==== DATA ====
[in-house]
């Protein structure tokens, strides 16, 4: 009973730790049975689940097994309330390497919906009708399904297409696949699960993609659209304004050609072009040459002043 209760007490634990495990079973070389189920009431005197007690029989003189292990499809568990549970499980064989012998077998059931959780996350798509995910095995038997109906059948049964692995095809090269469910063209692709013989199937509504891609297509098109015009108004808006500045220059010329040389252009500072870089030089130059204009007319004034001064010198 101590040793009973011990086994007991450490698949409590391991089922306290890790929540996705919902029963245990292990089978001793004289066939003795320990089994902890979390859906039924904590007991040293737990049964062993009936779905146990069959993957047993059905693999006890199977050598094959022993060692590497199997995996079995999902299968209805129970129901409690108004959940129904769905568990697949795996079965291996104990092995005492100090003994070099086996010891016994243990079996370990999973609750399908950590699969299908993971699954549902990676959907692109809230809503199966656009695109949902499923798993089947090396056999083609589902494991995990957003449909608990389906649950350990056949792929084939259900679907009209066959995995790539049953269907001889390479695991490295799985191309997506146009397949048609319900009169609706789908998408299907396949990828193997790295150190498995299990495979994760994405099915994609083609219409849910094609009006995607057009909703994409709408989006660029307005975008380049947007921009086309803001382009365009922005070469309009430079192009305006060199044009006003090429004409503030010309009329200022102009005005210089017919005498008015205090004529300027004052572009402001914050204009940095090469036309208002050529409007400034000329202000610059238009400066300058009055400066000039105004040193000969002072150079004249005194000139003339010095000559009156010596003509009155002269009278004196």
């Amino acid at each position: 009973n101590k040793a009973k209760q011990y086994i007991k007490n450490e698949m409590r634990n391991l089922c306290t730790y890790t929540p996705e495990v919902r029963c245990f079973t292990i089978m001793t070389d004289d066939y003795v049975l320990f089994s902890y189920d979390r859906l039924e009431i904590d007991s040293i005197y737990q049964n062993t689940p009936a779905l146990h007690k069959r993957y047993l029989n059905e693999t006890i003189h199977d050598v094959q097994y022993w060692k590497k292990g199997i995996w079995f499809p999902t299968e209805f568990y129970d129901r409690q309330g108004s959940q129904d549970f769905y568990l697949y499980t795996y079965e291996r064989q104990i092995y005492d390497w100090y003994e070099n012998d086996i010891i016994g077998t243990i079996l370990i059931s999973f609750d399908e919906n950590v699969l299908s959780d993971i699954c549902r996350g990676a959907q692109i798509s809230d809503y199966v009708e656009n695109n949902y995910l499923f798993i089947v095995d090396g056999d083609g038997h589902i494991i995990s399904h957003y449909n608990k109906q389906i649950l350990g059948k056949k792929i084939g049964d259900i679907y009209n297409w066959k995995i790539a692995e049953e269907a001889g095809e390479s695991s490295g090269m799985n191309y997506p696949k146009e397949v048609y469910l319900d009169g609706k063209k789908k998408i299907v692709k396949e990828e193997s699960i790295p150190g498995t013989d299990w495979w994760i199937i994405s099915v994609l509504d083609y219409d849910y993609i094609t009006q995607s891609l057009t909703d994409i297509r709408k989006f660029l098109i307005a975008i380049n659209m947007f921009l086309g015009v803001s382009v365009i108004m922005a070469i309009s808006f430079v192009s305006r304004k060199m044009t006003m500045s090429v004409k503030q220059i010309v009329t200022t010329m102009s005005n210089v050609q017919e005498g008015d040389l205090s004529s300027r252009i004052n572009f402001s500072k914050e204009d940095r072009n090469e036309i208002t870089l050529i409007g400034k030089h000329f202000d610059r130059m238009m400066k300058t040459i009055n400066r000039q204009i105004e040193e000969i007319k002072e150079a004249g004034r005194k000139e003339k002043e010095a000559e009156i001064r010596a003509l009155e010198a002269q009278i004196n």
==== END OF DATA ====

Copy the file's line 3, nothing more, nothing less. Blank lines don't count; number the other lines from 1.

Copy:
């Amino acid at each position: 009973n101590k040793a009973k209760q011990y086994i007991k007490n450490e698949m409590r634990n391991l089922c306290t730790y890790t929540p996705e495990v919902r029963c245990f079973t292990i089978m001793t070389d004289d066939y003795v049975l320990f089994s902890y189920d979390r859906l039924e009431i904590d007991s040293i005197y737990q049964n062993t689940p009936a779905l146990h007690k069959r993957y047993l029989n059905e693999t006890i003189h199977d050598v094959q097994y022993w060692k590497k292990g199997i995996w079995f499809p999902t299968e209805f568990y129970d129901r409690q309330g108004s959940q129904d549970f769905y568990l697949y499980t795996y079965e291996r064989q104990i092995y005492d390497w100090y003994e070099n012998d086996i010891i016994g077998t243990i079996l370990i059931s999973f609750d399908e919906n950590v699969l299908s959780d993971i699954c549902r996350g990676a959907q692109i798509s809230d809503y199966v009708e656009n695109n949902y995910l499923f798993i089947v095995d090396g056999d083609g038997h589902i494991i995990s399904h957003y449909n608990k109906q389906i649950l350990g059948k056949k792929i084939g049964d259900i679907y009209n297409w066959k995995i790539a692995e049953e269907a001889g095809e390479s695991s490295g090269m799985n191309y997506p696949k146009e397949v048609y469910l319900d009169g609706k063209k789908k998408i299907v692709k396949e990828e193997s699960i790295p150190g498995t013989d299990w495979w994760i199937i994405s099915v994609l509504d083609y219409d849910y993609i094609t009006q995607s891609l057009t909703d994409i297509r709408k989006f660029l098109i307005a975008i380049n659209m947007f921009l086309g015009v803001s382009v365009i108004m922005a070469i309009s808006f430079v192009s305006r304004k060199m044009t006003m500045s090429v004409k503030q220059i010309v009329t200022t010329m102009s005005n210089v050609q017919e005498g008015d040389l205090s004529s300027r252009i004052n572009f402001s500072k914050e204009d940095r072009n090469e036309i208002t870089l050529i409007g400034k030089h000329f202000d610059r130059m238009m400066k300058t040459i009055n400066r000039q204009i105004e040193e000969i007319k002072e150079a004249g004034r005194k000139e003339k002043e010095a000559e009156i001064r010596a003509l009155e010198a002269q009278i004196n």